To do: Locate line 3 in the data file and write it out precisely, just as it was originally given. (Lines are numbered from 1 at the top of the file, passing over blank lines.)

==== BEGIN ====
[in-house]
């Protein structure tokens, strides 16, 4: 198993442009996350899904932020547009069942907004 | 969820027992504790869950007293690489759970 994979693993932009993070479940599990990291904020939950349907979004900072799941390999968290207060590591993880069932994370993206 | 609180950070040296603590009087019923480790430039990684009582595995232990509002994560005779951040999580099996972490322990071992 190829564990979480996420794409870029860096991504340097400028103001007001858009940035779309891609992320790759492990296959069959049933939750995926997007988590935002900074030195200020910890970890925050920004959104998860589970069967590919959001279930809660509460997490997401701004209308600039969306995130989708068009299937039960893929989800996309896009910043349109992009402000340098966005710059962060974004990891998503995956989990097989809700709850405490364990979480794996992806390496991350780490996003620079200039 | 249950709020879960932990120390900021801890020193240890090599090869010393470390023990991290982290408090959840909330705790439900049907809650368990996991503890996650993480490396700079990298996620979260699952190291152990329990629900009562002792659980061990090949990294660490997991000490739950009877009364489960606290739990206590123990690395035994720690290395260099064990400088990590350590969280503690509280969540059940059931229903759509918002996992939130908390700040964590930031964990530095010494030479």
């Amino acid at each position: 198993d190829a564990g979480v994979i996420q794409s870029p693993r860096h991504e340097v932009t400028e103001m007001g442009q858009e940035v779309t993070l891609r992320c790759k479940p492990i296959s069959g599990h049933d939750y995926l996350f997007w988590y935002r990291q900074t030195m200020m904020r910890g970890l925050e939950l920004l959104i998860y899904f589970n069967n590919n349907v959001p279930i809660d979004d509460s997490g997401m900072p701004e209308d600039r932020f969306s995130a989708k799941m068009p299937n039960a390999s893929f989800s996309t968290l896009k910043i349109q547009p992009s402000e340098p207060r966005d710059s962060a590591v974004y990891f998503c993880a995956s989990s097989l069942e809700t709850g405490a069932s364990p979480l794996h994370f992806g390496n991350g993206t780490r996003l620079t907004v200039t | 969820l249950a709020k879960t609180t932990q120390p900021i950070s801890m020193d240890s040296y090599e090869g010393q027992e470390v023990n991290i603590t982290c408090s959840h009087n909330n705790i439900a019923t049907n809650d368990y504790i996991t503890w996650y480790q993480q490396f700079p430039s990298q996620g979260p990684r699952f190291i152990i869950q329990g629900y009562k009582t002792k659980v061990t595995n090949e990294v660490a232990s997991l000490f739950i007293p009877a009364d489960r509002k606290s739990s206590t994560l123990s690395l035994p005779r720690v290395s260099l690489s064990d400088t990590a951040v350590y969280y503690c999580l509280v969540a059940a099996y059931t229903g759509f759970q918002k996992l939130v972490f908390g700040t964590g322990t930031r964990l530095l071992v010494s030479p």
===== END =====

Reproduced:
């Amino acid at each position: 198993d190829a564990g979480v994979i996420q794409s870029p693993r860096h991504e340097v932009t400028e103001m007001g442009q858009e940035v779309t993070l891609r992320c790759k479940p492990i296959s069959g599990h049933d939750y995926l996350f997007w988590y935002r990291q900074t030195m200020m904020r910890g970890l925050e939950l920004l959104i998860y899904f589970n069967n590919n349907v959001p279930i809660d979004d509460s997490g997401m900072p701004e209308d600039r932020f969306s995130a989708k799941m068009p299937n039960a390999s893929f989800s996309t968290l896009k910043i349109q547009p992009s402000e340098p207060r966005d710059s962060a590591v974004y990891f998503c993880a995956s989990s097989l069942e809700t709850g405490a069932s364990p979480l794996h994370f992806g390496n991350g993206t780490r996003l620079t907004v200039t | 969820l249950a709020k879960t609180t932990q120390p900021i950070s801890m020193d240890s040296y090599e090869g010393q027992e470390v023990n991290i603590t982290c408090s959840h009087n909330n705790i439900a019923t049907n809650d368990y504790i996991t503890w996650y480790q993480q490396f700079p430039s990298q996620g979260p990684r699952f190291i152990i869950q329990g629900y009562k009582t002792k659980v061990t595995n090949e990294v660490a232990s997991l000490f739950i007293p009877a009364d489960r509002k606290s739990s206590t994560l123990s690395l035994p005779r720690v290395s260099l690489s064990d400088t990590a951040v350590y969280y503690c999580l509280v969540a059940a099996y059931t229903g759509f759970q918002k996992l939130v972490f908390g700040t964590g322990t930031r964990l530095l071992v010494s030479p």